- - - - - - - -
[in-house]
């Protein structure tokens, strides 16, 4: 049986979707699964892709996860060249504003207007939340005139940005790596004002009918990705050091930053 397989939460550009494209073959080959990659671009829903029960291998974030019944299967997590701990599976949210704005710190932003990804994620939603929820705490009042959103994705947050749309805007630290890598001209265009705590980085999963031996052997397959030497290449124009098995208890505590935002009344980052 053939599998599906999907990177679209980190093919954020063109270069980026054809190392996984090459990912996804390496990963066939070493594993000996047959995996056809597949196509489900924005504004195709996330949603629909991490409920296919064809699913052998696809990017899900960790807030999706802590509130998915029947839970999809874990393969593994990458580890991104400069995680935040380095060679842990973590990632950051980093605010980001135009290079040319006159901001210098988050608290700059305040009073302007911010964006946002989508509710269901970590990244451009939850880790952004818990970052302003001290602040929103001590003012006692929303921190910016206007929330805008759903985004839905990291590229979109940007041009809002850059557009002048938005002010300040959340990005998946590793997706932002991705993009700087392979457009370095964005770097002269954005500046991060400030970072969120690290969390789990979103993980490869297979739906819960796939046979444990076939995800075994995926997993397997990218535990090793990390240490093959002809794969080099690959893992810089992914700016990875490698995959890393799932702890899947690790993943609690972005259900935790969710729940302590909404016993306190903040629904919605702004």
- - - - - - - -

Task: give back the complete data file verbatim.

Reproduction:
[in-house]
């Protein structure tokens, strides 16, 4: 049986979707699964892709996860060249504003207007939340005139940005790596004002009918990705050091930053 397989939460550009494209073959080959990659671009829903029960291998974030019944299967997590701990599976949210704005710190932003990804994620939603929820705490009042959103994705947050749309805007630290890598001209265009705590980085999963031996052997397959030497290449124009098995208890505590935002009344980052 053939599998599906999907990177679209980190093919954020063109270069980026054809190392996984090459990912996804390496990963066939070493594993000996047959995996056809597949196509489900924005504004195709996330949603629909991490409920296919064809699913052998696809990017899900960790807030999706802590509130998915029947839970999809874990393969593994990458580890991104400069995680935040380095060679842990973590990632950051980093605010980001135009290079040319006159901001210098988050608290700059305040009073302007911010964006946002989508509710269901970590990244451009939850880790952004818990970052302003001290602040929103001590003012006692929303921190910016206007929330805008759903985004839905990291590229979109940007041009809002850059557009002048938005002010300040959340990005998946590793997706932002991705993009700087392979457009370095964005770097002269954005500046991060400030970072969120690290969390789990979103993980490869297979739906819960796939046979444990076939995800075994995926997993397997990218535990090793990390240490093959002809794969080099690959893992810089992914700016990875490698995959890393799932702890899947690790993943609690972005259900935790969710729940302590909404016993306190903040629904919605702004």